T. Veblen's approach

The focus of attention of another scientist, T. Veblen (1857-1929), was a criticism of the limitations of the economic approach to consumption. Economists, he wrote, have put forward the false thesis that consumption is the ultimate goal of production, but have paid little or no attention to how consumers actually behave or what impact the very goods that force them to consume can have on them. The fundamental flaw of economic theory is the refusal to consider human actions as one’s own subject, that is, something obviously more complex than the notorious normal equations of supply and demand.

T. Veblen formulated the thesis that economic science should become a science of human behavior in their relation to material means of subsistence. T. Veblen made the consumer behavior of social groups the sphere of his research. The specificity of his approach to this type of behavior lies in the broad consideration of psychological and cultural factors.

T. Veblen discovered that economics was reduced to the evaluation of goods, although the appraiser himself was ignored: the theory became “the monetary interaction of the facts to be evaluated.” Since monetary interest was recognized as equivalent to economic interest, the human person disappeared from the sphere of economic analysis. Concentrating on monetary issues, T. Veblen noted, economic science, in fact, left out of its field the problems associated with the process of machine production, namely, the latter most affects a person in society. Utility theory ignored elements of prestige and social standing, and the role of intangible goods in exchange rendered useless the idea of specific productivity. While productivity clearly has, according to T. Veblen, a material basis, classical theory interpreted it from a market, monetary point of view.

Further, T. Veblen noted, previous economists dealt with outdated concepts regarding the human psyche, since they insisted on the predominance of hedonistic motives. Man, wrote T. Veblen, is controlled by instincts, inclinations and habits. In essence, habit defines “… human activity in any field is in much the same way as if these elements of habit were of the nature of an innate need” (Veblen T. Theory of the Idle Class. M., 1984. pp. 122 – 123).

Within the framework of the sociological approach of T. Veblen, the regulators of human actions (consumer behavior) are instincts, inclinations and habits that directly follow from the consumer way of life. And the evolution of social institutions and human nature occurs as a natural selection of the most adapted way of thinking and type of behavior. The main regulator in the formation of certain types of consumer behavior, the social mechanisms of their formation are customs, “social habits”, style and lifestyle formed by a certain stage of historical development. The hidden springs by which it is possible to form a particular type of consumer behavior are the actions of traditions, customs, “social habits” on one or another type of consumer behavior in T. Veblen.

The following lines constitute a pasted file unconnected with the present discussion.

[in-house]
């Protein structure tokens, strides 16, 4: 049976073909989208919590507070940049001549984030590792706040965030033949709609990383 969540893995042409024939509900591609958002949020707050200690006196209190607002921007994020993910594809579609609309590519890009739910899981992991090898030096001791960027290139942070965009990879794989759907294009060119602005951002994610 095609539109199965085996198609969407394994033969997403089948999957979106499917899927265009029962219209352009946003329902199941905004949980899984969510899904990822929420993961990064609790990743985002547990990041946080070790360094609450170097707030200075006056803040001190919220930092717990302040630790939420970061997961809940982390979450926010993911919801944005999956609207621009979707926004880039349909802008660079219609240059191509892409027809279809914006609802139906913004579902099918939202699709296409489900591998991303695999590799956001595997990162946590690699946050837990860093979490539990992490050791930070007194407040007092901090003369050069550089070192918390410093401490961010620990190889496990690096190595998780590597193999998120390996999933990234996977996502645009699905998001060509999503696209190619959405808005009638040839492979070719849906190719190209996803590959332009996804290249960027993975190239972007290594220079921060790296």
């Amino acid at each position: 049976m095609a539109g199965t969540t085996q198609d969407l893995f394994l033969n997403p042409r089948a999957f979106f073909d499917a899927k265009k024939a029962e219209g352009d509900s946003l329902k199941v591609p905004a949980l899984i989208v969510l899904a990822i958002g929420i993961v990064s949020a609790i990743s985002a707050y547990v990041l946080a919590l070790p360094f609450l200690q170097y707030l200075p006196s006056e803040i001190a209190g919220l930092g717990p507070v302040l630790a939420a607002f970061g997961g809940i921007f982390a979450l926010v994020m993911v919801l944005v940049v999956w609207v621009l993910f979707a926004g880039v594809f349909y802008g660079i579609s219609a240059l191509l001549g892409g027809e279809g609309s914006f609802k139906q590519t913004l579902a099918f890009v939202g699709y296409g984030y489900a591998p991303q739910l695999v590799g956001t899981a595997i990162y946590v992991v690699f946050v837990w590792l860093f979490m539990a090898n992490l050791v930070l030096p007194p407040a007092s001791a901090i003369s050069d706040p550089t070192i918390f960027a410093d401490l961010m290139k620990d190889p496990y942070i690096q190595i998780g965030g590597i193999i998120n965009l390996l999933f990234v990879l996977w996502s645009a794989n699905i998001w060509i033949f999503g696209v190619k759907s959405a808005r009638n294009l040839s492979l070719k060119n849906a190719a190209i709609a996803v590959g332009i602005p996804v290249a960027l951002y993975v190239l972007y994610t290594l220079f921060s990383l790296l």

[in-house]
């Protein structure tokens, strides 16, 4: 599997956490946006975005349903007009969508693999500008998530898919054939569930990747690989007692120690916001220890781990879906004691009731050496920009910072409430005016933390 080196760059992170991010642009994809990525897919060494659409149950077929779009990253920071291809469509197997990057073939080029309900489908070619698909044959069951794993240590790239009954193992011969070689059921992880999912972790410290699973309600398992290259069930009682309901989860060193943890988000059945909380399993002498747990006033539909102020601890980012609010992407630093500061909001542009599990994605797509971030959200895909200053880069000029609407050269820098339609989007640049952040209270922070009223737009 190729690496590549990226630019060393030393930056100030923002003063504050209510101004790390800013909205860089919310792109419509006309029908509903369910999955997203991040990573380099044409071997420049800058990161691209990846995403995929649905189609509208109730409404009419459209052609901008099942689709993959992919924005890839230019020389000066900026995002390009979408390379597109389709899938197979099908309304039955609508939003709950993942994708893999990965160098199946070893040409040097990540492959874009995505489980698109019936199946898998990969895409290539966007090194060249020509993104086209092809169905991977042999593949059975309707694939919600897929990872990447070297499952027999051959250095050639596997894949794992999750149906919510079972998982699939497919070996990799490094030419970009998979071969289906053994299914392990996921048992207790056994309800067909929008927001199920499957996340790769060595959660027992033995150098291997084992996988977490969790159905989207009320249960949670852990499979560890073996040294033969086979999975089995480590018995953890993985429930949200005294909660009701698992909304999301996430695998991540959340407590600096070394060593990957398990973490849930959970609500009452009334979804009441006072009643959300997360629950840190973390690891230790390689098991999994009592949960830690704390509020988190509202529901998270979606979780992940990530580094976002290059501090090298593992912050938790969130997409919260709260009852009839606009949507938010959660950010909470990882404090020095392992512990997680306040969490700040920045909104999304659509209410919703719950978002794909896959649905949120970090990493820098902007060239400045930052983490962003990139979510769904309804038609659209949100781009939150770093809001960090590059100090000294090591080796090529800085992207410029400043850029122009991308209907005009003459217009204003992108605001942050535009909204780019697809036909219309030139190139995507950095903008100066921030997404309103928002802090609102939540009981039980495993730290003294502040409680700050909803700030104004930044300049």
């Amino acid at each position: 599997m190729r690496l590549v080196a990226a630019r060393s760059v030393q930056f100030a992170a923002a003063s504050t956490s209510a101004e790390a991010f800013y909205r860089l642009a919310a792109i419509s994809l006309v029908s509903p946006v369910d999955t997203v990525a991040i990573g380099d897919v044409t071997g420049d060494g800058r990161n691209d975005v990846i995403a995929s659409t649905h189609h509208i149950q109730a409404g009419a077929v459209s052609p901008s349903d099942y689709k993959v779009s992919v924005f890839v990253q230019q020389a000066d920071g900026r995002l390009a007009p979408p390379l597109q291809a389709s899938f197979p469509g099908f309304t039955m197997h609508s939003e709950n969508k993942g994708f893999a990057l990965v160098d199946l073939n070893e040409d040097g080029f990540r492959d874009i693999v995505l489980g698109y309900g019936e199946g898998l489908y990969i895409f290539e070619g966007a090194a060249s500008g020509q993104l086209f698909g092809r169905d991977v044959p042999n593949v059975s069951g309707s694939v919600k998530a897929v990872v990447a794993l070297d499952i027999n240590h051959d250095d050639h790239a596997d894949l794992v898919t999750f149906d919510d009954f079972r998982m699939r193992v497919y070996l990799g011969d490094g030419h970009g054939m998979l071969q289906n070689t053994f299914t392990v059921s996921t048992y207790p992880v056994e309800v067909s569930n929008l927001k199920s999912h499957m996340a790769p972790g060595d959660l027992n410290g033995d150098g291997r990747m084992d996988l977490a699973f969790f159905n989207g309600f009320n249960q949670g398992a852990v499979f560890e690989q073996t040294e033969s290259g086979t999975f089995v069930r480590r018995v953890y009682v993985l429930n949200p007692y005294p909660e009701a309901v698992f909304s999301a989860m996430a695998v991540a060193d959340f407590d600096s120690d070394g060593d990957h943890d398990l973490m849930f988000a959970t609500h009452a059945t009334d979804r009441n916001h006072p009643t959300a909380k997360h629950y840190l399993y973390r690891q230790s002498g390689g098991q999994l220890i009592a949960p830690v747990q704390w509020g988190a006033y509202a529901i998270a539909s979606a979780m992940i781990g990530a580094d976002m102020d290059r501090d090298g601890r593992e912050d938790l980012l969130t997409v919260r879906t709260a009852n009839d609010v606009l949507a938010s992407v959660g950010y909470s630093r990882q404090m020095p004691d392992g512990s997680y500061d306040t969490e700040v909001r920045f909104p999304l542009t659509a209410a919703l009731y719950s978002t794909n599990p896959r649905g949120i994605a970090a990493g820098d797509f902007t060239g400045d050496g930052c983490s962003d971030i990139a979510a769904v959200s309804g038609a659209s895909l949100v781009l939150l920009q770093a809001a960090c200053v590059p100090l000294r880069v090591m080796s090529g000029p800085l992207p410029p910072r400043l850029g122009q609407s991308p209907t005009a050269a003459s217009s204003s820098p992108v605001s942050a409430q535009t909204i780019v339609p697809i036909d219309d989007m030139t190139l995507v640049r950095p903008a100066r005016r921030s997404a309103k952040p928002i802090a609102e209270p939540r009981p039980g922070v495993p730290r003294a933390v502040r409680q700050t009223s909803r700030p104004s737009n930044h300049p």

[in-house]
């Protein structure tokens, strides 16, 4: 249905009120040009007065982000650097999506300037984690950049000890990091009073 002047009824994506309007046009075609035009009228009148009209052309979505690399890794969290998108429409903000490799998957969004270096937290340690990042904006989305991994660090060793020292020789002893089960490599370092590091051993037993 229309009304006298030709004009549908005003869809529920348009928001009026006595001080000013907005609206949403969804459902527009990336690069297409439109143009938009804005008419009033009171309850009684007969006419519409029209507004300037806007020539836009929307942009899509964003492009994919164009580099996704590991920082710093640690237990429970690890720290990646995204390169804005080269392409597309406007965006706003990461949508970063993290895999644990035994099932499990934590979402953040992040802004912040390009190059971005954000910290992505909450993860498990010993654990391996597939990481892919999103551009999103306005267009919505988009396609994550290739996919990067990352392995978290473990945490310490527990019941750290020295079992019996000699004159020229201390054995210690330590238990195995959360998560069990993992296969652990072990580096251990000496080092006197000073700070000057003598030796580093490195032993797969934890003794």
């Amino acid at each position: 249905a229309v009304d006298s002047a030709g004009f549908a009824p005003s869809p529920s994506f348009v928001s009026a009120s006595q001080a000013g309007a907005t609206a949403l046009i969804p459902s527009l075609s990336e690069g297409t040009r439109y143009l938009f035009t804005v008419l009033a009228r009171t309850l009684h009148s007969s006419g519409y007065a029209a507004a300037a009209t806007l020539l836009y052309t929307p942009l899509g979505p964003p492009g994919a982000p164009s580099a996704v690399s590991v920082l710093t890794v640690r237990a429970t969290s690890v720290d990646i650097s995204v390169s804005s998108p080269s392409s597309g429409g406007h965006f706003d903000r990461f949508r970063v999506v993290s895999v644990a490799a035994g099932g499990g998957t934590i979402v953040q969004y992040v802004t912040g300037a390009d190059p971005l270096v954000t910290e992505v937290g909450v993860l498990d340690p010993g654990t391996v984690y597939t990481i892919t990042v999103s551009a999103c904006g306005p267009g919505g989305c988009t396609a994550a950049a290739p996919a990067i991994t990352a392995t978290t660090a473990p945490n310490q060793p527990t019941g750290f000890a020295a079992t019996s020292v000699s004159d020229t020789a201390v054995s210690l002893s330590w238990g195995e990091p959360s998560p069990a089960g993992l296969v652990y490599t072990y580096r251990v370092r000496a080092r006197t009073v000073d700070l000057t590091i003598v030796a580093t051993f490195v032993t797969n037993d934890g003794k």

The main social institutions, according to T. Veblen, are economic interest, economic thinking, a certain way of thinking, which is formed within the framework of a particular stage of historical development. It is he who determines the framework and nature of the consumer behavior of individuals (“demonstrative” and “fake”) as a direct expression of the consumer way of life. The main factor in the change of social institutions is socio-economic and technical-technological changes, because the way of thinking of people is determined by the image of their activity and, more generally, by the image of their vital activity. Technical and technological innovations, embodied in certain fashionable household items, goods and services, determine the lifestyle of certain groups of the population. Management, in the concept of T. Veblen, lends itself to the formation of motivation for demonstrative consumption, the desire to stay at the level of generally accepted requirements of decency regarding the quality and quantity of goods consumed.

The way of thinking, brought up by the availability of elite things (luxury goods, products, goods, services), forms a certain type of consumer behavior (“demonstrative consumption”, demonstrative wastefulness, the pursuit of the quality of goods, etc.). In turn, the principle of demonstrative waste directs the formation of a way of thinking about what is moral and honorable in consumer goods and lifestyle. At the same time, this principle intersects with other norms of behavior and can have a direct or indirect effect on a sense of duty, a sense of beauty, an idea of usefulness, of “pious and ritual appropriateness”, etc.

The essence of the contradiction in the development of consumption processes is that the natural nature of man is not characterized by hypertrophied needs, their focus on demonstrative and fake waste. However, he is motivated to such activities by the established lifestyle of certain social groups, the rules of decency, prestige, status, which do not allow him to live and spend below a certain level accepted in society. And the more urgently the norms of society dictate the quality and quantity of consumption, the faster a person overcomes the level of his natural needs and makes the style and way of life imposed on him “natural”. It is obvious that T. Veblen discovered the main springs of the functioning and development of consumer society in the context of the capitalist mode of production.